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Cream + Science = Delicious 

The Scoop is crafting super-smooth ice cream the liquid nitrogen way

click to enlarge The Scoop's Jennifer Davis in her laboratory. - SARAH WURTZ
  • Sarah Wurtz
  • The Scoop's Jennifer Davis in her laboratory.

It's like a mad science experiment going on behind the Scoop's shop counter.

Grasping a liquid nitrogen-filled stainless steel pitcher with a thick, royal-blue glove, co-owner Jennifer Davis pours the substance into the commercial-sized mixer that's slowly beating a combination of cream, milk, sugars and bananas.

"Oh, gotta put on my protective eyewear," Davis says, flipping down her sunglasses to her face.

As she transfers the negative 321-degree liquid from the pitcher, the bowl begins to spew vapors — it's like a witch's cauldron.

"It's getting crazy!" Davis exclaims.

After three full pours of the magic ingredient, a sprinkle of toffee, and some tastes along the way, the banoffee pie ice cream is ready for eating, taking about 30 minutes from prep work to the delicious final product.

click to enlarge SARAH WURTZ
  • Sarah Wurtz

Besides a seriously short processing time, the difference between liquid nitrogen frozen ice cream and regular ice cream is the smooth, creamy end result, thanks to incredibly small ice crystals.

Davis isn't pretending the process is new; it's been around for at least a century. Dippin' Dots, flash-dried liquid nitrogen ice cream in ball form, was invented in the late 1980s. High-end chefs have been impressing diners with made-to-order ice cream for decades. In 2009, San Francisco's Smitten Ice Cream kicked off the trend, inspiring more liquid nitrogen shops around the country until the Scoop took up the cause in Spokane in June.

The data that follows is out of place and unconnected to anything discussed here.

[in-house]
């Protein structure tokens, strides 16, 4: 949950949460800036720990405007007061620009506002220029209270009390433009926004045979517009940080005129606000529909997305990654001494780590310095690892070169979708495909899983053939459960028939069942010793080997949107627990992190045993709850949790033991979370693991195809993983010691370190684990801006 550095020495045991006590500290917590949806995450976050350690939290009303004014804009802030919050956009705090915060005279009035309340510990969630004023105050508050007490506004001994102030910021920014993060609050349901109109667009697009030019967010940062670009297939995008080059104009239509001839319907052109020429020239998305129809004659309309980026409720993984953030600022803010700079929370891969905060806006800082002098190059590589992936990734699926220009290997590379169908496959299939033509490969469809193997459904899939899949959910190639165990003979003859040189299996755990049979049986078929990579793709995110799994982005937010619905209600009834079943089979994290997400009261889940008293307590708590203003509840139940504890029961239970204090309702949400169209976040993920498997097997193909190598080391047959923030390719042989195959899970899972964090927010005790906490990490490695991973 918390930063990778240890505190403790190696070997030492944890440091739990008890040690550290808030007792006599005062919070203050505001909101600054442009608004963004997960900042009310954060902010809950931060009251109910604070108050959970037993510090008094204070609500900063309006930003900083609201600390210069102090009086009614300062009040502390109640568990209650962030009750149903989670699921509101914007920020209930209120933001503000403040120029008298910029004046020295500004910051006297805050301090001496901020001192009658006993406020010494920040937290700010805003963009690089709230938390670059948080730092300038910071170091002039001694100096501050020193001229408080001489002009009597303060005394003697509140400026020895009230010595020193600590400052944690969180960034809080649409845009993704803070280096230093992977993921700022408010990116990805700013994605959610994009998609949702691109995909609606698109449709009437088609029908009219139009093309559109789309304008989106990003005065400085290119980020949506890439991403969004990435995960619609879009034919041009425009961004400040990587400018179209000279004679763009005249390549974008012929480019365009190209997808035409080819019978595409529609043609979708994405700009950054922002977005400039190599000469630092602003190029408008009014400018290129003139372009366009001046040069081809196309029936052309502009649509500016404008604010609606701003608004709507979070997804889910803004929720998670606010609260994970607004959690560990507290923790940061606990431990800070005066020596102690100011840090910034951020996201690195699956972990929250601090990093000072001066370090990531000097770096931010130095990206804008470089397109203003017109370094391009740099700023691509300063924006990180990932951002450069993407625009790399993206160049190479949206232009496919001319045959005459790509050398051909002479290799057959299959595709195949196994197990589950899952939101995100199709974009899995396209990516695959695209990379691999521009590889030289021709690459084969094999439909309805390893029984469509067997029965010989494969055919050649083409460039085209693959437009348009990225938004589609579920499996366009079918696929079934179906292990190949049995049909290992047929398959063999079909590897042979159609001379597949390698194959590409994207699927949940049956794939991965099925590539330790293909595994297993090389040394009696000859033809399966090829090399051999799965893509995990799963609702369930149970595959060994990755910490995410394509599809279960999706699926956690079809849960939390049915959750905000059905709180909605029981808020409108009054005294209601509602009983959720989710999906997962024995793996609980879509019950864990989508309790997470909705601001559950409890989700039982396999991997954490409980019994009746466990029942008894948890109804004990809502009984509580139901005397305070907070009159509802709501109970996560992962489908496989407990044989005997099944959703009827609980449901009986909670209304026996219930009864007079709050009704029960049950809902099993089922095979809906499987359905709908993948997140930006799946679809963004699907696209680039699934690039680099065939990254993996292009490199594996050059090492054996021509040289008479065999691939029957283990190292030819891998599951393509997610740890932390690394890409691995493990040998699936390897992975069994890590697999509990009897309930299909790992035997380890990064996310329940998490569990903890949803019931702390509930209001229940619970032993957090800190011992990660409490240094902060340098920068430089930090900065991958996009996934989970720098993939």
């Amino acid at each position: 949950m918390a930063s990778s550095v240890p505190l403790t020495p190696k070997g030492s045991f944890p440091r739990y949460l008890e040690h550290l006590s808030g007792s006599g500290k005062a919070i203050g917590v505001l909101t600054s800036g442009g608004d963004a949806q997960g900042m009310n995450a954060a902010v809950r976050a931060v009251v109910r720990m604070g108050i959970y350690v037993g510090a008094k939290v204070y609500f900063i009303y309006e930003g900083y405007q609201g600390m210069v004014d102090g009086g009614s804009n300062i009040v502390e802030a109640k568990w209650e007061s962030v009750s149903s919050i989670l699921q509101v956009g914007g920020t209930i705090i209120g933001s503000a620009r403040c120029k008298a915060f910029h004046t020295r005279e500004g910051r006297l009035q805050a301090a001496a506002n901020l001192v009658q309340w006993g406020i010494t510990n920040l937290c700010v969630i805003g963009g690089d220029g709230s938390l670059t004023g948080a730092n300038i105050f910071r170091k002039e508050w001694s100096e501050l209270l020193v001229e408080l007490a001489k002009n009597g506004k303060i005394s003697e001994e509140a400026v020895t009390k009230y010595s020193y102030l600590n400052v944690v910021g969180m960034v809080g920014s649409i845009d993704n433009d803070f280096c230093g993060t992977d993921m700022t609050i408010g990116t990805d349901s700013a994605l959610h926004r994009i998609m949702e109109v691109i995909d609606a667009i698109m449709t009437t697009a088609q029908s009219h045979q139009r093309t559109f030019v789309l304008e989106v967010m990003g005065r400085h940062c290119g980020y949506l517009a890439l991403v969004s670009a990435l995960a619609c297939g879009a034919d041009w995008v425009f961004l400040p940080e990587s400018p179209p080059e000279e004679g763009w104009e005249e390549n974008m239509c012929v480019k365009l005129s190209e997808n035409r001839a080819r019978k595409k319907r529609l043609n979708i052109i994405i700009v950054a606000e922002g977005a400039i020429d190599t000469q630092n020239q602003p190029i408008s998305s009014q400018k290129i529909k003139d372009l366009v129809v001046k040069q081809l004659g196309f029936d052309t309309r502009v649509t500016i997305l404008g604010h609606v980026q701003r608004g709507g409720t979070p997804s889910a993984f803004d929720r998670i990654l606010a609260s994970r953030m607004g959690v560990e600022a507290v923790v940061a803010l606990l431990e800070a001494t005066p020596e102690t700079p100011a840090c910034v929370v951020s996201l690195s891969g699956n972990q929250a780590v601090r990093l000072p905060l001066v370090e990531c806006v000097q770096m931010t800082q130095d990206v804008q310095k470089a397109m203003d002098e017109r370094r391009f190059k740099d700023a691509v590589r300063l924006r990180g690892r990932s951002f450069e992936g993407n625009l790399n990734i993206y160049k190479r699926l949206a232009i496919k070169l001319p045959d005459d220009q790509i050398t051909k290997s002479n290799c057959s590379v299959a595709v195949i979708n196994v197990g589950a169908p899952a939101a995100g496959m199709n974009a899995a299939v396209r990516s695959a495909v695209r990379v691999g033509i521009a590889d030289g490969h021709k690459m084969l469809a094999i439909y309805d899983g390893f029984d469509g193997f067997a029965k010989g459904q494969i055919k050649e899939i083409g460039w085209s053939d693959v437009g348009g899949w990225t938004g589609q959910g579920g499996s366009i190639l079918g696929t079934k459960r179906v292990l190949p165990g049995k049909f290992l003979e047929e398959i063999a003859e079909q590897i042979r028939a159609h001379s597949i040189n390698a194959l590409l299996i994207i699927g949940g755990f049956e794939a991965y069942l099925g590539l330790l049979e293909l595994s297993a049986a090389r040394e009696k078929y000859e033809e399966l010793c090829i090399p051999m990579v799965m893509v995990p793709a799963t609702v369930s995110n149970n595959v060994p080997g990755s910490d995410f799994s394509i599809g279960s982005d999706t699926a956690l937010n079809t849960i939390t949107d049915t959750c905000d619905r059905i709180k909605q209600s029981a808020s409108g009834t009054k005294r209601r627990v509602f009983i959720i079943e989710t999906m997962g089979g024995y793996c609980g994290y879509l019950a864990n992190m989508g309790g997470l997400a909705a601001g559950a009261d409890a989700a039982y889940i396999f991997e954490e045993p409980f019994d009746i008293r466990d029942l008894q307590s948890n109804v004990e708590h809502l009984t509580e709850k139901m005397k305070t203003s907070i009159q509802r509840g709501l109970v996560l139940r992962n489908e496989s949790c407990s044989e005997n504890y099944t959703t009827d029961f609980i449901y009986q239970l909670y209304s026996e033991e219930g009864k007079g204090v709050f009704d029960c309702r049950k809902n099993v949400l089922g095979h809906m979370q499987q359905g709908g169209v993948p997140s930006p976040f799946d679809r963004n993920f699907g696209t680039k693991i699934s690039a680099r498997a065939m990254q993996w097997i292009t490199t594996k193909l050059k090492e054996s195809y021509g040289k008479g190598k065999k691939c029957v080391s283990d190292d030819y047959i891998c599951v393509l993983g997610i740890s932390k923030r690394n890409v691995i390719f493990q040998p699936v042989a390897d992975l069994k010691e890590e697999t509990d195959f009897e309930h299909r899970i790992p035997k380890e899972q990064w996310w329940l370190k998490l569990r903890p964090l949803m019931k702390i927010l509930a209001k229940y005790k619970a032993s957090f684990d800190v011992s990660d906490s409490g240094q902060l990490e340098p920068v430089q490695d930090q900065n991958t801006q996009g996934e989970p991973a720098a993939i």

For Davis, it's less about the process and more about the fact that she can make ice cream in her shop without having to rely on a separate storage facility.

"I don't think this method will ever eclipse the regular way of making ice cream," Davis says. "But it's the perfect method for the small business."

The Scoop will continue to sell Brain Freeze Creamery ice cream, too. The shop's own ice cream is simply an accompaniment, something Davis has been dreaming of since she took over in 2011.

Currently, rotating Scoop flavors include Nutella, Butter Love (Butterfinger), chocolate chip cookie dough, brownie crunch, vegan piña colada, caramel toffee, banoffee pie and more. ♦

The Scoop • 1001 W. 25th • Open Mon-Fri, 7 am-9 pm; Sat-Sun, 9 am-9 pm • thescoopspokane.com • 535-7171

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